Branding: The Multichannel Shopper
Clothes may make the man, but brands make the clothes. Who hasn’t succumbed to the lure of a designer label because of … well, the label?
Clothing companies have a unique advantage when it comes to building brands: People buy clothes to reflect who they are or who they want to be. It’s a direct reflection of how they want to be perceived. Think about this if you’ve ever not purchased a T-shirt because the label was too prominent: Was it really because you didn’t want to be a walking advertisement, or was it just the wrong advertisement?
Clothiers have worked the catalog and retail combination for decades. Knowing the strength of multiple channels, they were early adopters of online marketing. But in multichannel branding, have they maintained their lead? To find out, we recently conducted a secret shopper exploration of Eddie Bauer, J.Crew and Anthropologie. (For the first part of this ongoing series, check out our Multichannel Shopper investigation of food merchants in our January 2009 issue, which is also archived at CatalogSuccess.com.)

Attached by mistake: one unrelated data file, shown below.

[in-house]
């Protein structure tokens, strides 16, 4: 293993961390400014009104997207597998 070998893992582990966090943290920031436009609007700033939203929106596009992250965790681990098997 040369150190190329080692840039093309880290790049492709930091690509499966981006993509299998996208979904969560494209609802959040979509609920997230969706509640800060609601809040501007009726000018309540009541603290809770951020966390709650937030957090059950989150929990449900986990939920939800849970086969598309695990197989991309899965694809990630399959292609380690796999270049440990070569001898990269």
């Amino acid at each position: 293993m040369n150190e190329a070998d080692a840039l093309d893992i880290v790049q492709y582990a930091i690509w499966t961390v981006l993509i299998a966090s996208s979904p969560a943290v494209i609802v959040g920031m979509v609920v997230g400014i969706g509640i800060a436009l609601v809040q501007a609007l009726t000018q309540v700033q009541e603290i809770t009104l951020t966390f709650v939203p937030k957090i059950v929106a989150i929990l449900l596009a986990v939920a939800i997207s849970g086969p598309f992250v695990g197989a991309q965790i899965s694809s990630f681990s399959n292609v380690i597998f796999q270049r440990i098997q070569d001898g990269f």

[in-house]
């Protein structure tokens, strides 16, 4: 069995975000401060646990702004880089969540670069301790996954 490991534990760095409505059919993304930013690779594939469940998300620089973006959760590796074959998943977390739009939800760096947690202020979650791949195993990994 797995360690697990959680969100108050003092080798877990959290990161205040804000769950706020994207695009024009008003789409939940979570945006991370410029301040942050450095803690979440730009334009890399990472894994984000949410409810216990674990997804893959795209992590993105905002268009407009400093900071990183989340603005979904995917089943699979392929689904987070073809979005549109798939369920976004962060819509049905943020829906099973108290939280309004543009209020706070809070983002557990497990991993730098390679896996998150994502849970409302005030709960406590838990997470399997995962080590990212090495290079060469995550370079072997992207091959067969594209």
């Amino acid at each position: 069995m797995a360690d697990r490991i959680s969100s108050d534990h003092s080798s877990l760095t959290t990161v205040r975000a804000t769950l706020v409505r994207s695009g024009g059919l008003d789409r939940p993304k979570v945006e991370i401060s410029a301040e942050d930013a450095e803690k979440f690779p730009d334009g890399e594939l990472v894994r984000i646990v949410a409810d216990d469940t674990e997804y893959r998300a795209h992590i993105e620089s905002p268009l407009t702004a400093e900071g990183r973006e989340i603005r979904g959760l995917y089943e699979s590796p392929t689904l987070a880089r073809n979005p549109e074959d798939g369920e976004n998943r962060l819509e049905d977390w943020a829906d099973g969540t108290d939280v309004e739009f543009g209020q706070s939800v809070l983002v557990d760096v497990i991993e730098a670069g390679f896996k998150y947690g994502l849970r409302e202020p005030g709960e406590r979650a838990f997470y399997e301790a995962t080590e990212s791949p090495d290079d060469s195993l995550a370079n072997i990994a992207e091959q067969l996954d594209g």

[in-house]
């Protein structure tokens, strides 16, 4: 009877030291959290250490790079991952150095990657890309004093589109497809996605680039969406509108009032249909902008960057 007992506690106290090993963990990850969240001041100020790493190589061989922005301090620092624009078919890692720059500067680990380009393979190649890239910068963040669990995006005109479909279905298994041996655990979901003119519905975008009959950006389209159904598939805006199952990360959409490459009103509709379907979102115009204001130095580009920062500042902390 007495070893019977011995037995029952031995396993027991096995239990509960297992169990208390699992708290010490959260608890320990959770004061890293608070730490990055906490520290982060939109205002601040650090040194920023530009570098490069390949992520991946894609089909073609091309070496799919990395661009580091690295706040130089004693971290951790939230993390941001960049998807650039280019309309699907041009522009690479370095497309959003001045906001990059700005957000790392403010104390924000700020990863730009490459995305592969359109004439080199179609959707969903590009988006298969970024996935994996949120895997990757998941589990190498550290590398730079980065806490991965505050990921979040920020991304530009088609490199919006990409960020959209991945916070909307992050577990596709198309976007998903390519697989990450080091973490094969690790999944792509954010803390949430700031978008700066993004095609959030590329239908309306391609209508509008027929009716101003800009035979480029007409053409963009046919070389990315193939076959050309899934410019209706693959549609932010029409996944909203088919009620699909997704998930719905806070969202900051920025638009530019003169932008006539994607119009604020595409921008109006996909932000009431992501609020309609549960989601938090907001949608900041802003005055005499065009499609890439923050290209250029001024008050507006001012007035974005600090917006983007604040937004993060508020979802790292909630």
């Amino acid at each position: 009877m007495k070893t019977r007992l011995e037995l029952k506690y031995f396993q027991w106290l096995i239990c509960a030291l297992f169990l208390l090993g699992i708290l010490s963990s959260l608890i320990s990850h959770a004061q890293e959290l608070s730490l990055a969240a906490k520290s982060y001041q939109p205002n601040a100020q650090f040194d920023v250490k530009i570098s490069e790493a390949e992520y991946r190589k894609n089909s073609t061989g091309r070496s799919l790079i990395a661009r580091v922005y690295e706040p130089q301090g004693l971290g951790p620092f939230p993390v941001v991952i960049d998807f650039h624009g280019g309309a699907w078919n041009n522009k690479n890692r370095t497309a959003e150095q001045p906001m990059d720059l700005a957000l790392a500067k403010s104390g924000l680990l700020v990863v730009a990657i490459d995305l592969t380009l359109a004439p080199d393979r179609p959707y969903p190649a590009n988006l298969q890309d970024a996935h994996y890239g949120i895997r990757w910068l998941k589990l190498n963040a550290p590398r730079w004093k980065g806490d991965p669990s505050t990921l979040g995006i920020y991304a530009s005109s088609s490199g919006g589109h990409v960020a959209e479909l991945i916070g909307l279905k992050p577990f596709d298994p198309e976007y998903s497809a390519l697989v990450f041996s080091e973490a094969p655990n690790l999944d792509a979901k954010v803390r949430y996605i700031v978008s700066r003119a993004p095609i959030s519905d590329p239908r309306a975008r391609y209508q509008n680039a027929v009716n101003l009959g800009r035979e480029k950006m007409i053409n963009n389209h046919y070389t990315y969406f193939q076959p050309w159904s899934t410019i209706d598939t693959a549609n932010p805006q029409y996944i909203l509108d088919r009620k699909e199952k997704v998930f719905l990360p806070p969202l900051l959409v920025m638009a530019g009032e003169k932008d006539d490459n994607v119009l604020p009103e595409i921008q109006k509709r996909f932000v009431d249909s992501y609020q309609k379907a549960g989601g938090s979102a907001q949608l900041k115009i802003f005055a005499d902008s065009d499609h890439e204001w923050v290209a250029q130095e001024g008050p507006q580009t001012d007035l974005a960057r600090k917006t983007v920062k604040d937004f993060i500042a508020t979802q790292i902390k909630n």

Yes, this company was launched by a man named Eddie Bauer. He invented the down jacket, designed a shuttlecock that popularized badminton and founded a clothing empire in 1920. Besides all that, the U.S Army allowed him to stitch his label in uniforms Bauer manufactured for servicemen during World War II. He was the only designer afforded that privilege. From the start, Eddie knew a thing or two about branding.
The Bauer brand-meisters have been in a chess match with L.L.Bean and Lands’ End for decades. They all sell the same style of clothing to the same demographic. Why choose one over another?
Is Eddie Bauer the consciously low-fashion brand of long-lasting quality that emphasizes details? “It’s ugly and it makes you look like a box, but it lasts forever.” Lands’ End has that position sewn up.